“Shari’a was revealed to establish and perfect that which is beneficial and to prevent and eliminate that which is harmful.” [Fatawa ibn Taymiyyah]

Shari’a law lays down principles and regulations Muslim investors must comply with if they want to invest in halal products. According to Shari’a rules, compliance with Islamic finance principles leads to a more ethical and just society. This goes against the western notion that making money is the ultimate aim for investors where one party benefits at the expense of others due to the key evils undermining conventional banking & finance, namely interest, excessive uncertainty and gambling. Whilst Islamic finance does not prohibit making money, it does place emphasis on ethics, justice and mutual benefit, so that a balance is achieved between religion, family, life, intellect, and property. Thus, halal investments encourage Muslims to invest responsibly and always ethically. It is still very possible to make money ethically with the right investments.

7 Key Principles

‍Halal investing has 7 key principles with very clear indicators and signs, which can be summarized as follows:

Halal investments must avoid earning or paying interest, as it is considered usurious and exploitative under Shari’a.

Halal investments focus on companies and sectors that are deemed ethical and socially responsible. They avoid investing in companies involved in harmful activities, such as gambling, alcohol, tobacco, pornography, or weapons manufacturing.

Halal investments should not involve excessive uncertainty or risk, speculation, or deceit. Investing or partaking in any short-selling or uncertain contracts are forbidden in accordance with Islamic finance principles. Transactions should be transparent, and all parties must have a clear understanding of the terms and conditions of the investment.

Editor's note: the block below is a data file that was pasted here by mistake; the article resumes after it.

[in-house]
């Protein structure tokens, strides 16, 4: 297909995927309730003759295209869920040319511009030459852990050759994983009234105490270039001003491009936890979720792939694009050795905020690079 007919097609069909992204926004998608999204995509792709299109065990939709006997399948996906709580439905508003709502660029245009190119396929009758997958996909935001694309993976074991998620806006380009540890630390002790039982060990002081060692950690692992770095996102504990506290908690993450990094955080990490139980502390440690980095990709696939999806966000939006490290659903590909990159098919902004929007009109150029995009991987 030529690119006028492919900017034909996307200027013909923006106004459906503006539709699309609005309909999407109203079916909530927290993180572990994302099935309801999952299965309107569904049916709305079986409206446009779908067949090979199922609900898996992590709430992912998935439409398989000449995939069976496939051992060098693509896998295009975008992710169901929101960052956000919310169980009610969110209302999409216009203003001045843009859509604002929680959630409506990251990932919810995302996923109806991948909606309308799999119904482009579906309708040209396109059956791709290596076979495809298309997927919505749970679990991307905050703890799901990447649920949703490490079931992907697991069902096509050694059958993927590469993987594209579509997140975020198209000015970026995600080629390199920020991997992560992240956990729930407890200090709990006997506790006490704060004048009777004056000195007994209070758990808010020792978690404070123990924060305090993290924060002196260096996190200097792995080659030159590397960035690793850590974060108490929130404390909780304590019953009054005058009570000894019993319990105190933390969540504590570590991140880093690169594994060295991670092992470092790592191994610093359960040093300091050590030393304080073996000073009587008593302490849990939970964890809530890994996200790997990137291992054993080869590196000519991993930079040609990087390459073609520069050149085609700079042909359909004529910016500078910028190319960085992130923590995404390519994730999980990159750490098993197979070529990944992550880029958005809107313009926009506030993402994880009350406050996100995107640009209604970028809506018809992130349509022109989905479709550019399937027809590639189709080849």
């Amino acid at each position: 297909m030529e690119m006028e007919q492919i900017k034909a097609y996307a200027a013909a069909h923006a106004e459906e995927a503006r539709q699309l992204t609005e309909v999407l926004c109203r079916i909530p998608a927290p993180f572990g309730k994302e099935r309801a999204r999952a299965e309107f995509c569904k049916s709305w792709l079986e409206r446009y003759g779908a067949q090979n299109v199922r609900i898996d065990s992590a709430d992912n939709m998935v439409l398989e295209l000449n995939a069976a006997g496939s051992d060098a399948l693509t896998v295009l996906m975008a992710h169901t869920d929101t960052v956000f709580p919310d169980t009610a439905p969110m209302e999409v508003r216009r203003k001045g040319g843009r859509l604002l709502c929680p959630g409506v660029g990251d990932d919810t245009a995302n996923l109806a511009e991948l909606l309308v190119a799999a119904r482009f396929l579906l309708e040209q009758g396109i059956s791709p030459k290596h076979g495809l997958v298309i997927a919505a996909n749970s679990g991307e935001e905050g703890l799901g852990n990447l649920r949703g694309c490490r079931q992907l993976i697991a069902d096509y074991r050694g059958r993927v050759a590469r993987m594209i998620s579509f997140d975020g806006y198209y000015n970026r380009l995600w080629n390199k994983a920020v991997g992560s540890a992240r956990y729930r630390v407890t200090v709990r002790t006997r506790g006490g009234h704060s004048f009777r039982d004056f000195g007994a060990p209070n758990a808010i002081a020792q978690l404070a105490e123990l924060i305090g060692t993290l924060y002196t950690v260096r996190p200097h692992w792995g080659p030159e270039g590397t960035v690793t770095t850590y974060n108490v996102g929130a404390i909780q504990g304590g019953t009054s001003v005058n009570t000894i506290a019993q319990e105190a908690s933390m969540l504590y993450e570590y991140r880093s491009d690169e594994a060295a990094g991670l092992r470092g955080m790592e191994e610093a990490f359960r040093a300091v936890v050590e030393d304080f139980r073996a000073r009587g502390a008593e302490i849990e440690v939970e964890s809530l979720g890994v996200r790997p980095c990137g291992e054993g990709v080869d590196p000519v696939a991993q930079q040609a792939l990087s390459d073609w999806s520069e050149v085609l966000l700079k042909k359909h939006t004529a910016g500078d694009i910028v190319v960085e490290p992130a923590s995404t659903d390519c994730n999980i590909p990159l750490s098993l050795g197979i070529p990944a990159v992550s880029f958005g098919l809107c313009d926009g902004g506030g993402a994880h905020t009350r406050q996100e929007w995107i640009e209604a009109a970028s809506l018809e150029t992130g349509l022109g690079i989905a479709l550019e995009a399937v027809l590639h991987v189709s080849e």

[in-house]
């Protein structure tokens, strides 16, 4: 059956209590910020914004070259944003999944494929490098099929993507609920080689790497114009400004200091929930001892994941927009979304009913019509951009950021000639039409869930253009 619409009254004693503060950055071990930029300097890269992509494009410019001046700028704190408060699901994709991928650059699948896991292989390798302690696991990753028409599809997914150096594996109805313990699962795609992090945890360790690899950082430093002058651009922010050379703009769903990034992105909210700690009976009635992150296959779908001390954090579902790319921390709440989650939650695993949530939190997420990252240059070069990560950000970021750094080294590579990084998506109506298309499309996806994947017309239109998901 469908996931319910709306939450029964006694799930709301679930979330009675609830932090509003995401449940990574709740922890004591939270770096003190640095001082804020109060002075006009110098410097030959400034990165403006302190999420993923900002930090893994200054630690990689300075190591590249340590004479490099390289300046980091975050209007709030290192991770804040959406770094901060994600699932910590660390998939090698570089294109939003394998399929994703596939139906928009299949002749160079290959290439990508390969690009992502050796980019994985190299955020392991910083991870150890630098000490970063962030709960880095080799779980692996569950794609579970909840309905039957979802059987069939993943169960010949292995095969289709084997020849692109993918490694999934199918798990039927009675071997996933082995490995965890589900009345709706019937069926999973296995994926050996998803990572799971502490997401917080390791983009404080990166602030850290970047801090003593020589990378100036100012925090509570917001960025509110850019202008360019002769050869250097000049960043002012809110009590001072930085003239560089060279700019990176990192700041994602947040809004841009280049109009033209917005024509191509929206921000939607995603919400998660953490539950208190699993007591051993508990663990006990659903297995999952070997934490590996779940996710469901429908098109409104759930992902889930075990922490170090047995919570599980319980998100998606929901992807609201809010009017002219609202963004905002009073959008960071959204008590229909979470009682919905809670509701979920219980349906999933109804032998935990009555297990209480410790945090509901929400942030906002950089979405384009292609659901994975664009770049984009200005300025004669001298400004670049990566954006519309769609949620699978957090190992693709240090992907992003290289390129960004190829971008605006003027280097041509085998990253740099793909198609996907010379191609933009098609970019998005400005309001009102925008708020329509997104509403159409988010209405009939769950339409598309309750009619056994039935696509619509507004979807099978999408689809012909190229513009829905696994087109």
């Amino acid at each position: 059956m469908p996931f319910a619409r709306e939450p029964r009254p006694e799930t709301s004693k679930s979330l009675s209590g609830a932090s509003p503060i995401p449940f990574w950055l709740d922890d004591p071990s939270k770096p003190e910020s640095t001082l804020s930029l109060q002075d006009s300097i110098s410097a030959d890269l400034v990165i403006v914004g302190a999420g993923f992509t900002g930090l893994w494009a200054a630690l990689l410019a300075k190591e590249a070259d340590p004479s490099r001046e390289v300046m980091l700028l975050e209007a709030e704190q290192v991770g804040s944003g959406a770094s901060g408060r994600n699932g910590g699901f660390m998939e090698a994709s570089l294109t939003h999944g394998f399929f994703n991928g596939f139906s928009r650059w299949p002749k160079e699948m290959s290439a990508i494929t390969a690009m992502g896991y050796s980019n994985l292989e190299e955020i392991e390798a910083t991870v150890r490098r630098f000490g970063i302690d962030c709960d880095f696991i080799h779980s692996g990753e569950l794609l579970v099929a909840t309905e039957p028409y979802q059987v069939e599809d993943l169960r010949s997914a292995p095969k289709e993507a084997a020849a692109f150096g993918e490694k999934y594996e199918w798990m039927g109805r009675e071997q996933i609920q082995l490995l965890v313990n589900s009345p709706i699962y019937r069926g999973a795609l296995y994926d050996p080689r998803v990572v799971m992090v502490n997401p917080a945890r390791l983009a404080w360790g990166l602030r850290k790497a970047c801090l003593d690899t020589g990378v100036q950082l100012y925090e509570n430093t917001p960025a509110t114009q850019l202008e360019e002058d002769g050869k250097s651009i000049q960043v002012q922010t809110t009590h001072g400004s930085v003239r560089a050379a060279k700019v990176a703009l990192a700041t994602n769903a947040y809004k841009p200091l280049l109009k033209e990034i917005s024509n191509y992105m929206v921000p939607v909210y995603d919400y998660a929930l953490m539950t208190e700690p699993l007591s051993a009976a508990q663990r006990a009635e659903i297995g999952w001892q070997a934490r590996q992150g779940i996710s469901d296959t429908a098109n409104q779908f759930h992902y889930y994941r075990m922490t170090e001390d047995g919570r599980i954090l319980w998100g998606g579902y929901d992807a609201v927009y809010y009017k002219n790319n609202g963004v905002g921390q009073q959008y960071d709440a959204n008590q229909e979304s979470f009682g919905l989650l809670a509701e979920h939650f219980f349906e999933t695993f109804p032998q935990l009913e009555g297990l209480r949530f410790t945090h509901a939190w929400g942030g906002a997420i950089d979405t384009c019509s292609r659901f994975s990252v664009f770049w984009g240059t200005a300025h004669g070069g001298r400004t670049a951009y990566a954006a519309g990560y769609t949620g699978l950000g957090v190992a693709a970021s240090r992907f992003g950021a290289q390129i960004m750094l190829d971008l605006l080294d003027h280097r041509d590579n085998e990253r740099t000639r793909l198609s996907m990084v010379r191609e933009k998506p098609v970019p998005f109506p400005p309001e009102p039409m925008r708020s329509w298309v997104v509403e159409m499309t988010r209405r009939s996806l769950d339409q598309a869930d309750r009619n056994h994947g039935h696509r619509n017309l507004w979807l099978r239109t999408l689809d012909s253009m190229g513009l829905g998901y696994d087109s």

Shari’a law prohibits speculation or gambling. So, if any form of investing includes contracts where the ownership is dependent on events in the future that are uncertain, this is deemed to be precarious. Thus investments in swaps, futures, derivatives or options, CDOs, CFDs, etc. are not permissible.

Halal investments can never have their principal amount invested guaranteed under any circumstances (no capital protection)

Halal investments need to result in full ownership and constructive possession to the investor for their returns to be permissible. Thus short selling and intraday trading are not permissible.

Returns from Halal investments can only be forecasted as expected returns and can never be fixed as there will always be an element of risk that can lead to a loss or lower than forecasted returns.

Conclusion

‍‍In the final analysis, Halal investing emerges not just as a religious obligation for Muslims, but a comprehensive, ethical investment framework that brings together financial performance and societal benefits. Its alignment with sustainable and responsible investing, its focus on real economic sectors, and its emphasis on financial justice make it a compelling investment strategy for anyone seeking to combine financial returns with ethical considerations. Whether you are a Muslim aiming to align your investments with your faith, or a non-Muslim investor seeking a moral compass for your financial choices, Halal investing provides a robust, ethical path to wealth creation. As we navigate the complex world of investing, let’s remember that making money and making a positive difference are not mutually exclusive – and Halal investing is a testament to that belief.

Services

Halal is a word in Shari’a which means lawful and permissible. Halal investing is simply investing according to the guidance found in Islam. This guidance is derived from the primary sources of Islam, the revealed word of Allah, the Qur’an, and the teachings and guidance from the final Prophet, Prophet Muhammad ﷺ. (pbuh)

Historically, the focus of halal and haram has been most prominent when it comes to food, but the concept of halal and haram must also be applied to all things beyond food including lifestyle, finances, investments, and business. As the Muslim population globally continues to grow, so too does the appetite for investing as per Shari’a norms or halal investing. Halal investing is driven by the Shari’a guidance. Shari’a is a wholesome investing module that looks at investments through multiple lenses and has parallels with many investment strategies such as ESG, impact investing, socially responsible investing and ethical investing.

Advisory

Advisory services involve providing financial advice and recommendations to clients. Financial advisors assess a client’s financial situation, goals, risk tolerance, and investment preferences to offer guidance on investment decisions.

Training